Working out After Male Breast Reduction Surgery

When can I start working out my chest again after male breast reduction surgery?

Doctor Answers 24

Work out 3 weeks after male breast reduction.

Hi.

1)  In New York City, we tell our male breast reduction patients to keep their arms by their sides for one week.  They can exercise freely in 3 weeks.

2)  Don't overdo it with the pecs, or your chest will bulge out .  You had the surgery to get rid of that appearance.


Manhattan Plastic Surgeon
5.0 out of 5 stars 9 reviews

Working Out After Gynecomastia Surgery

Thank you for your post. As you can see by colleagues' answers there is no right or wrong answer to this question. Every surgeon has their own timeline that works for them in their practice. In my practice I typically allow my patients to resume exercise in 3 to 6 weeks depending on the procedure performed. The main take home message is that you do not want to exercise too soon as this may increase swelling and delay the results.

Sincerely,

Dr. Dadvand

Babak Dadvand, MD
Los Angeles Plastic Surgeon
5.0 out of 5 stars 16 reviews

Exercise after gynecomastia surgery

It is a good idea to wait at least 3 weeks before a strenuous work-out.  The skin must adhere to chest wall, and exercise which increases blood pressure and heart rate may cause fluid to build up in this space.  Stay wrapped, and be patient.  3 weeks is a good number.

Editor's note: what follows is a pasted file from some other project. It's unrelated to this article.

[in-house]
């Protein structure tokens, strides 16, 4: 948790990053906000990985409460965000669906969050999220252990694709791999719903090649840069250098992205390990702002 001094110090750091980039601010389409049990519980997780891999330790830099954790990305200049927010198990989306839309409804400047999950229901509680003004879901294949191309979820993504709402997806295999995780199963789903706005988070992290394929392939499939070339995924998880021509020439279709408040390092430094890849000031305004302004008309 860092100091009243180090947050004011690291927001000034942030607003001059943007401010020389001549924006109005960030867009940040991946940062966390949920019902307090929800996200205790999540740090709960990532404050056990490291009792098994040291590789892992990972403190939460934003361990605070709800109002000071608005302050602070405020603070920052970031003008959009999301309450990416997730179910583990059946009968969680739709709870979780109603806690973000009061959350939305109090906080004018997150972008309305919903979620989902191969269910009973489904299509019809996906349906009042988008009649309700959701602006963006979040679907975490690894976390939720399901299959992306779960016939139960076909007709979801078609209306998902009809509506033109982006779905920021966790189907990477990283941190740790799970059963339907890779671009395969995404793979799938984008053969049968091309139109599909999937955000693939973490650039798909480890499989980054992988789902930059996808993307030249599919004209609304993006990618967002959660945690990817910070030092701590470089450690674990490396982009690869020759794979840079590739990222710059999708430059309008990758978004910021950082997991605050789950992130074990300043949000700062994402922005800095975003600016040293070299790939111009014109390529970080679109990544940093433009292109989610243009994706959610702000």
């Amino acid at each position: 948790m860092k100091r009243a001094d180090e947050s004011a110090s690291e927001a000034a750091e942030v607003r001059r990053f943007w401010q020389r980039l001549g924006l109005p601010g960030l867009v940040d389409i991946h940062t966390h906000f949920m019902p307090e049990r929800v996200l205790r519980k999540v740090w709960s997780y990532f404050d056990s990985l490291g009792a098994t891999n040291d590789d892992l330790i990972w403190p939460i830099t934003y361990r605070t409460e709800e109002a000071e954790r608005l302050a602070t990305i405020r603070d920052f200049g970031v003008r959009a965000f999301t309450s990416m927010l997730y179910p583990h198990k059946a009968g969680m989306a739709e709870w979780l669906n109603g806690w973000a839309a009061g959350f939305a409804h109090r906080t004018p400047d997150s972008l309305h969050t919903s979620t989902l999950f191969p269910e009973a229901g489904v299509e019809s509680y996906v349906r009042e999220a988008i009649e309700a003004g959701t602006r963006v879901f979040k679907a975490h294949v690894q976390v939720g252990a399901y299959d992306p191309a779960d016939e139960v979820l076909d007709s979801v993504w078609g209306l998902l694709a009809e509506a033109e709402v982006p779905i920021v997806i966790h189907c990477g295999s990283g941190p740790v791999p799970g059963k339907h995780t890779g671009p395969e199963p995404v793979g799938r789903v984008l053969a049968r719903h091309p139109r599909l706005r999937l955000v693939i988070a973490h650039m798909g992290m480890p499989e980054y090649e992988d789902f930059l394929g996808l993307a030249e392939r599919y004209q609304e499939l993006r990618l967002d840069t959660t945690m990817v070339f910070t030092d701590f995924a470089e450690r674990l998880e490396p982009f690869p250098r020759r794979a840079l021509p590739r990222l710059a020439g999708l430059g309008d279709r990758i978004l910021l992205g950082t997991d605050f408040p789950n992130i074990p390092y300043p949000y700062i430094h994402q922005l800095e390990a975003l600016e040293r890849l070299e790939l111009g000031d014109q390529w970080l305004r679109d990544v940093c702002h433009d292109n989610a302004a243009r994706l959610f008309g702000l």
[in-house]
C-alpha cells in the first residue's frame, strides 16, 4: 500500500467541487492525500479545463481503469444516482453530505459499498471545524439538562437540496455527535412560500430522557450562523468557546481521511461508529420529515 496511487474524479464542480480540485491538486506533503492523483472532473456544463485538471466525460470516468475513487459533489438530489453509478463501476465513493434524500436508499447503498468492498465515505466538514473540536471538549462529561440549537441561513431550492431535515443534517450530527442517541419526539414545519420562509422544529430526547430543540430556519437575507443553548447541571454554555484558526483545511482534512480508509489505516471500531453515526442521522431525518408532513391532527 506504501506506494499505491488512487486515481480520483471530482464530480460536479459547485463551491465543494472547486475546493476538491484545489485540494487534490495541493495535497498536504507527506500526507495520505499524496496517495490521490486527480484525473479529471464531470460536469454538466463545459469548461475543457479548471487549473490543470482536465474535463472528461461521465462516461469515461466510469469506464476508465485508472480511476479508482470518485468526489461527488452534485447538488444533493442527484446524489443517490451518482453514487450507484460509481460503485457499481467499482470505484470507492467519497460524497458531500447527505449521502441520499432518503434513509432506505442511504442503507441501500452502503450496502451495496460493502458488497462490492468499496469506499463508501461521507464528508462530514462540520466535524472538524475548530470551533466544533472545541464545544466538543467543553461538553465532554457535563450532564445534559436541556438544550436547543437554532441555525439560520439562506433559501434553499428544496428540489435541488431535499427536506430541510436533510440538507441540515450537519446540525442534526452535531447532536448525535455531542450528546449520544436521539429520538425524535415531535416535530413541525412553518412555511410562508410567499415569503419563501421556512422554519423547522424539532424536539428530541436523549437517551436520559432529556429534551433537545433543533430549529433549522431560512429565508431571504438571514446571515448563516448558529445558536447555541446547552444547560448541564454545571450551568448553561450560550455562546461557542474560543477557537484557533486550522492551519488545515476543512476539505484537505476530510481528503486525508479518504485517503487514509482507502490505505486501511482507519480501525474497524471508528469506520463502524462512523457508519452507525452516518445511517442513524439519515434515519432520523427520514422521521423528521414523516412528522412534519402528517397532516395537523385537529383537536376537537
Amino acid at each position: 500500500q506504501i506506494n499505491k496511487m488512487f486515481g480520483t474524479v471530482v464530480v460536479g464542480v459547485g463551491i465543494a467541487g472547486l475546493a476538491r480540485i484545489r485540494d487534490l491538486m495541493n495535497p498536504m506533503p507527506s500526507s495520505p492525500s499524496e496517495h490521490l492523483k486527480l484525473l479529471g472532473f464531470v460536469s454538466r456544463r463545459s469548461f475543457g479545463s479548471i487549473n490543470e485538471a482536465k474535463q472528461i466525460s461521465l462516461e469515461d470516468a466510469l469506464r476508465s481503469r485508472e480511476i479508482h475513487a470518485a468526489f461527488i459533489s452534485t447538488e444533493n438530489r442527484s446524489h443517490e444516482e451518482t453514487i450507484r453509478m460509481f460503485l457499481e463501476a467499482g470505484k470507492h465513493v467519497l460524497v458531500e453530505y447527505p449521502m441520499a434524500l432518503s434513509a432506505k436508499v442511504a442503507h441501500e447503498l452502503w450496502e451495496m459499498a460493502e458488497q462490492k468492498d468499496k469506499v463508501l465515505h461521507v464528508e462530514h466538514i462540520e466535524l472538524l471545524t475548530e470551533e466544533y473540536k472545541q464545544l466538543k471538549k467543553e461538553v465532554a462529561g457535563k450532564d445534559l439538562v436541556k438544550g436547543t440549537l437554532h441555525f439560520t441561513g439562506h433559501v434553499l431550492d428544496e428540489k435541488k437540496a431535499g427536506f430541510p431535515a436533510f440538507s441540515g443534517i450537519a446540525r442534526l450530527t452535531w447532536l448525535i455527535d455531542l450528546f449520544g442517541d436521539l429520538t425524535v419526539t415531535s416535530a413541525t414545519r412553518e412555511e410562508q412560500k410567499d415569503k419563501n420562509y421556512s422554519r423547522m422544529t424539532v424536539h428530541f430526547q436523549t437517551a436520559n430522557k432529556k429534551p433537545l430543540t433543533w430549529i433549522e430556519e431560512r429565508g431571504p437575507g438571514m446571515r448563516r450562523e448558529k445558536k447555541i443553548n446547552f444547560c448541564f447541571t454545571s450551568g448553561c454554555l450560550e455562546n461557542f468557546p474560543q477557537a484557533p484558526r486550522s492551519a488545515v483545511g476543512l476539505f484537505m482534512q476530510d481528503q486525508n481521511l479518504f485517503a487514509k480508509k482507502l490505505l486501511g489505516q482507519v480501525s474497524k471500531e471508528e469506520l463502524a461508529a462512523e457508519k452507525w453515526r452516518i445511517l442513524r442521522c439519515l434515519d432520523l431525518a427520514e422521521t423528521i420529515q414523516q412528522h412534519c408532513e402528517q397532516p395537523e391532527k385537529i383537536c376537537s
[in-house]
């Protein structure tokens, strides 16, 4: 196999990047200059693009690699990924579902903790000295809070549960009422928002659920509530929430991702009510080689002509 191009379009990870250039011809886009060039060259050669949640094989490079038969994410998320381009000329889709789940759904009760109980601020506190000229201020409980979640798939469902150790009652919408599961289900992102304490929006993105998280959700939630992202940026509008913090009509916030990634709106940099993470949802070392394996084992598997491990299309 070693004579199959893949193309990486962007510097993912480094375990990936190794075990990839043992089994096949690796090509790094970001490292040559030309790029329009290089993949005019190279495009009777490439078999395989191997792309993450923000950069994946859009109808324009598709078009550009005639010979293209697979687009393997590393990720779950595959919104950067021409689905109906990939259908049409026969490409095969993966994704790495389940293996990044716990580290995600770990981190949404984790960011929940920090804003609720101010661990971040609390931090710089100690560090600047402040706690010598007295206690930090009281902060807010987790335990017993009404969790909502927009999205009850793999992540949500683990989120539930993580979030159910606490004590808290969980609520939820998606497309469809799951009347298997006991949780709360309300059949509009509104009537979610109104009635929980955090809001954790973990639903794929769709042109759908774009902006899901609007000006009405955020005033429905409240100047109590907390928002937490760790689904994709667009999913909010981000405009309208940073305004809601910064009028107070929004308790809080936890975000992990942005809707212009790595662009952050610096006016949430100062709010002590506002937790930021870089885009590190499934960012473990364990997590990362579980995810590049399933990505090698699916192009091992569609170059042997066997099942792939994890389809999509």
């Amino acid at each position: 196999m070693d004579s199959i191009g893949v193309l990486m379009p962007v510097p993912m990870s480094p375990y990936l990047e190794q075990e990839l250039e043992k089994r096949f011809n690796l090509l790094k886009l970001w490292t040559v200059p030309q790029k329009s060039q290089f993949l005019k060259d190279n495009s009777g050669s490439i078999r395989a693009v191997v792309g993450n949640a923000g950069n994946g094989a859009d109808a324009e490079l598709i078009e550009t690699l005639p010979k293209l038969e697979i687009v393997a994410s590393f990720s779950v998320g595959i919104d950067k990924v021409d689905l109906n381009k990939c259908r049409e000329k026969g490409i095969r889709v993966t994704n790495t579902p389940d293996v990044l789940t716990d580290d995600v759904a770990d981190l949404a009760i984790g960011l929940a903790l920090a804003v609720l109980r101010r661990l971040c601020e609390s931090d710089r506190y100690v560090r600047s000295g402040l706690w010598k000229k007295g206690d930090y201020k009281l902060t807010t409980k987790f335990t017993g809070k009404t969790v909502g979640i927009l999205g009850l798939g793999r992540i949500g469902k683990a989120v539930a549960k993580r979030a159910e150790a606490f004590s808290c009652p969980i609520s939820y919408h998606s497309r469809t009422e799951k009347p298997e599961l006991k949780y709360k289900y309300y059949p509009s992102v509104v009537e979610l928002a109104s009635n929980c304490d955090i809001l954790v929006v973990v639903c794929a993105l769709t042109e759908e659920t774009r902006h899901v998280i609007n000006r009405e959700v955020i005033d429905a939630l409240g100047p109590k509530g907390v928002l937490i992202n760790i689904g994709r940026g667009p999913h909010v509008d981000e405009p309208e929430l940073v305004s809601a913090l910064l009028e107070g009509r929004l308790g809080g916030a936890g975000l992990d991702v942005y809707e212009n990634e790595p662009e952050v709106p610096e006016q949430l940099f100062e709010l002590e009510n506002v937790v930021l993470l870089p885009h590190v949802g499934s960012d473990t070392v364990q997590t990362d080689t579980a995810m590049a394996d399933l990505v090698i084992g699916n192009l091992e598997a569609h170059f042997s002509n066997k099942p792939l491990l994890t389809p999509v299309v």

Tim Neavin, MD
Beverly Hills Plastic Surgeon
5.0 out of 5 stars 11 reviews

Exercise after surgery

I suggest you wait about a month or so before you start working out again. However, you should ask your surgeon.

Working out After Male Breast Reduction Surgery

Recommendations for resumption of exercise after gynecomastia reduction surgery vary from surgeon to surgeon.  In my practice, I recommend waiting for 8 weeks to allow for ample recovery time.  Good luck and be safe.

John T. Nguyen, MD, FACS, FICS
Double Board Certified Plastic Surgeon

John Nguyen, MD, FACS
Houston Plastic Surgeon
4.5 out of 5 stars 31 reviews

It really depends on the particular type of Male Breast Reduction surgery that is done:

It really depends on the particular type of Male Breast Reduction surgery that is done:

Liposuction Alone: 2 weeks of no straining or heavy lifting in order to minimize the chance for blood collections;  4 weeks of a “compression vest” is usually adequate to treat post-op swelling.

Gland Excision Alone:  a bulky dressing with some compression for 7 to 10 days;  no strenuous activity or extreme motion of the chest muscles for 3 weeks to allow for proper healing of the tissues.

Liposuction and Gland Excision: a bulky gauze dressing for 7 days along with a compression vest for 4 weeks.   2 weeks of no straining or heavy lifting and no strenuous activity or extreme motion of the chest muscles for 3 weeks to allow for proper healing of the tissues.

Full Breast Reduction: Mild compression with ace wraps and a bulky gauze dressing is worn one week.  If a free nipple graft is done, a compressive “tie-over” dressing is applied over the graft and is left for 7-10 days until the graft “takes”.  No strenuous activity or extreme motion of the chest muscles for 3 weeks to allow for proper healing of the tissues.